Evidence-based Late Woodland Pennacook-Abenaki seasonal village excavated at Shattuck Farm, Andover

 

 

 

Other major coastal villages in Massachusetts with the same siting criteria and environmental characteristics are known to have existed, for example, in Ipswich, Newbury, and Beverly. Given these locational and environmental characteristics, the process of establishing permanent agricultural villages may have proceeded naturally through steps such as the following:

  1. Seasonal Migration: Set nets and plant corn.
  2. Reap corn & seafood surpluses: Preserve, cache, and trade the surpluses.
  3. Increase population size, stability, & density through secure food supply.
  4. Increase production commensurate with increased population, with mobile farming to compensate for corn’s depletion of nitrogen in the soil.
  5. Settle year-round in permanent villages with mobile farming and seasonal resource procurement.
  6. Maintain mixed economy with staple crop cultivation.

Agrarian life favors permanent settlement. In addition, the European fur trade, which may have involved coastal Algonquians as early as the beginning of the 15th century, favored more frequent or more permanent settlement on the coast for proximity prior to European efforts to colonize.7 Known European contact through trade predated English settlement of Cape Ann by more than a hundred years. Early French explorers found, for example, that coastal Abenaki of Maine and New Hampshire were already familiar with European fishing fleets and trade goods and even spoke a Basque-Abenaki patois as a language of trade.7

Pawtucket farms and farming villages on Cape Ann were not permanent in the way that Eurasian Neolithic villages were, which led to the building of the world’s first cities. Without irrigation or extensive fertilization, Algonquian cornfields had to be moved around within an area to find fresh soil. To this end the Pawtucket practiced slash and burn or swidden agriculture—burning down forest, making cornhills among the ashes of the trees, and moving their villages as needed to be nearer to their crops.8 Villages thus were mobile, such that one map may show a given village at one site while another map made at a later time may show the same village at another site a mile or so away. Algonquian agriculture is describe in more detail in Chapter 14.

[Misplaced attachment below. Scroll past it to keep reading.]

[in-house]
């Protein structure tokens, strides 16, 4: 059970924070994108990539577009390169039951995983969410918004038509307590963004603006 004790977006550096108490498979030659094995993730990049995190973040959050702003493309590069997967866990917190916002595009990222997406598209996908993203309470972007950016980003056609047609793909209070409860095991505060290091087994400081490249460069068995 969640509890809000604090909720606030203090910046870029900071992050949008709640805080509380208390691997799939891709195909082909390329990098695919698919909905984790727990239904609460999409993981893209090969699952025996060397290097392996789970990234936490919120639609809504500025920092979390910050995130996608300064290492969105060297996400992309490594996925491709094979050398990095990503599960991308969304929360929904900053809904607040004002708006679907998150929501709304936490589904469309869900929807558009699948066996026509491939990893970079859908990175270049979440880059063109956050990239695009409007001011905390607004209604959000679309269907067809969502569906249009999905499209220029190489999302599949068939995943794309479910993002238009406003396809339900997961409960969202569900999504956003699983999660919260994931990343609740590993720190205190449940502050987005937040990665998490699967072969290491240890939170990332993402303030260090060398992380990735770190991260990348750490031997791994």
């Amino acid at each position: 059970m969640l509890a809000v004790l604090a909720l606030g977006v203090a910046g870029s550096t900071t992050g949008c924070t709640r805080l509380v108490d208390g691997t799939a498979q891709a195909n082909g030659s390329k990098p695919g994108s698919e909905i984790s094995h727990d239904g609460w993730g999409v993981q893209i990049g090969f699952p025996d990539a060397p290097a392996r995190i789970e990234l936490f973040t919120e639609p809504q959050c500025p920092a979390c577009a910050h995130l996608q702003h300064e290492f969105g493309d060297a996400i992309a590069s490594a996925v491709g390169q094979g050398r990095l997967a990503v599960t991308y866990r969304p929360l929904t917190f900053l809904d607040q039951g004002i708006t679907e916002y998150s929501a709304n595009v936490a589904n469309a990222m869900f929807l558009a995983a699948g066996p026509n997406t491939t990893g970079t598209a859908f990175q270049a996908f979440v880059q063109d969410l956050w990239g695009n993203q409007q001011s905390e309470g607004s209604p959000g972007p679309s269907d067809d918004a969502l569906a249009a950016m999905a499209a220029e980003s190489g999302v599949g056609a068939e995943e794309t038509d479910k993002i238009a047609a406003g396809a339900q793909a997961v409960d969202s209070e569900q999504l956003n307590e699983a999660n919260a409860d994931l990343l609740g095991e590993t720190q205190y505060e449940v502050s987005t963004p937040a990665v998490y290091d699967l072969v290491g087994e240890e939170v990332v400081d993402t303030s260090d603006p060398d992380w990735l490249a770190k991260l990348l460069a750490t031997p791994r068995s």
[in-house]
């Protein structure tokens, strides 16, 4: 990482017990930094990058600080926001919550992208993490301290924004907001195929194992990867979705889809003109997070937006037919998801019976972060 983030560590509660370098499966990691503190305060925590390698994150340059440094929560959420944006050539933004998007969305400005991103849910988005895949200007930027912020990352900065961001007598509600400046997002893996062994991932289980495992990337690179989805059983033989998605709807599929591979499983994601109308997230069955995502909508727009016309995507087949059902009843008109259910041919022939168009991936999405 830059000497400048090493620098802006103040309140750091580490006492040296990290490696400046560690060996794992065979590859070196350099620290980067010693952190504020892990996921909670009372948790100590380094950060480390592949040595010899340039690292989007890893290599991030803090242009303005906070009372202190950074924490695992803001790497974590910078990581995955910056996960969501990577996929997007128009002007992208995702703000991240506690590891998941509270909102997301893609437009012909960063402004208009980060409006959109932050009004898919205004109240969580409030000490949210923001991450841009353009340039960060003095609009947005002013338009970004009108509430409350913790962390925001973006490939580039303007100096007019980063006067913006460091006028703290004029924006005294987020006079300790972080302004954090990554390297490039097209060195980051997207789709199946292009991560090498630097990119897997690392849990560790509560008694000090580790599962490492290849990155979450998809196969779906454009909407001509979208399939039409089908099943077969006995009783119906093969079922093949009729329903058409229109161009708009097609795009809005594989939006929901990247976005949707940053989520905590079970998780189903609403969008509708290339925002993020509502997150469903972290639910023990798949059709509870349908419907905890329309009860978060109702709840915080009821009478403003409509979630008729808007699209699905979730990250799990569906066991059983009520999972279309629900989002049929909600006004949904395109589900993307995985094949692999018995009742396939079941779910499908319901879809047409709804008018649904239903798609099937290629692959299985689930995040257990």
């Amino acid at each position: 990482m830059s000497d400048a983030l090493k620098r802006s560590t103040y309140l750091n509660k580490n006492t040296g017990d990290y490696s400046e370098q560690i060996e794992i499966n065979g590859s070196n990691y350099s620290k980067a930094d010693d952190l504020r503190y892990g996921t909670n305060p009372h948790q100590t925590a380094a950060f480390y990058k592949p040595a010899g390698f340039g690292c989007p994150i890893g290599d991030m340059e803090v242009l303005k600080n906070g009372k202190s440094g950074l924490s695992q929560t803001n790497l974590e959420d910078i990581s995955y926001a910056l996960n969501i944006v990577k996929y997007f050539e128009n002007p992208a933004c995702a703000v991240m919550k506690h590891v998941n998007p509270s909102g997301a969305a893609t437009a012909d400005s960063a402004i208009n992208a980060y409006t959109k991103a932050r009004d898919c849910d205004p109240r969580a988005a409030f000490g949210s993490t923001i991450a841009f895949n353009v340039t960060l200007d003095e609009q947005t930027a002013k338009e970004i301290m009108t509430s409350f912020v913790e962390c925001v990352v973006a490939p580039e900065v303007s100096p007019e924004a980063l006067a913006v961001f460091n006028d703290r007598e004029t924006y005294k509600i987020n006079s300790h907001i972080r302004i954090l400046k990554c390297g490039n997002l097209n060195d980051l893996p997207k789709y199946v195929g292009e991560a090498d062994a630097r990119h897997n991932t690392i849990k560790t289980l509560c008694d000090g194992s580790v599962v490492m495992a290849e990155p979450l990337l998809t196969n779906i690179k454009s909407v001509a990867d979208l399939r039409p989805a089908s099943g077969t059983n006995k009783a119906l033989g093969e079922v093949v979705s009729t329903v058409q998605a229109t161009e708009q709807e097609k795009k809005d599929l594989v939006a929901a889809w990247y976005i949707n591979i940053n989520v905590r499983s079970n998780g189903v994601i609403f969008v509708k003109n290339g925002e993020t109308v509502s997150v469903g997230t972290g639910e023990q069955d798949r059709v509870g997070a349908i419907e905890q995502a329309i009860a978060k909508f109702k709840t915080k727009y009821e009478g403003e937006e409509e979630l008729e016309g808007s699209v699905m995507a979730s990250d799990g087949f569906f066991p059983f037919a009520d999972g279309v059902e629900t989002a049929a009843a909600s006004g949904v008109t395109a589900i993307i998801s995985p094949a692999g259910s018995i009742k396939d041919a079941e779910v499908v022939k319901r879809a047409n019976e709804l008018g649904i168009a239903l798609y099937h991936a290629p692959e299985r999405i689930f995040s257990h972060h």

Old corn hills preserved in new-growth forest on the fringes of the Praying Indian village of Wamesit (Lowell), last abandoned in the 1700s.

 

 

References

  1. For more information on the allocation of land and resources on the basis of  kinship, see, for example: Speck, Frank G. 1915. The family hunting band as the basis of Algonkian social organization. American Anthropologist 17: 289-305; and Stewart-Smith, David. 1994. The Pennacook Lands and Relations: An Ethnography. The New Hampshire Archaeologist 33/34. The best sources of information about river drainage systems on the Atlantic coast are the websites of the United States Environmental Protection Agency (Our Waters, Wetlands, Watershed) and the U.S. Geological Survey (Interactive GIS Mapping Website for Major Drainage Basins in Massachusetts; National Geologic Map Database for Cape Ann).
  2. For a perspective on the relationship between river drainage and settlement patterns, see James Bradley’s 2007 article, PaleoIndian Sites and Finds in the Lower Merrimac River Drainage (Bulletin of the Massachusetts Archaeological Society 68 (1): 12-20); the Climate Change Institute’s PaleoIndian Mobility and Aggregation Patterns; William Ritchie and Robert Funk’s Aboriginal settlement patterns in the Northeast (1973); Bruce Bourke’s 1973 article, Aboriginal Settlement and Subsistence on the Maine Coast (Man in the Northeast, No. 4: 3-20); and James Petersen and Ellen Cowie’s 2002 article, From hunter-gatherer camp to agricultural village: Late prehistoric indigenous subsistence and settlement (In Hart and Reith, Northeast Subsistence-Settlement Change A.D. 700-1300).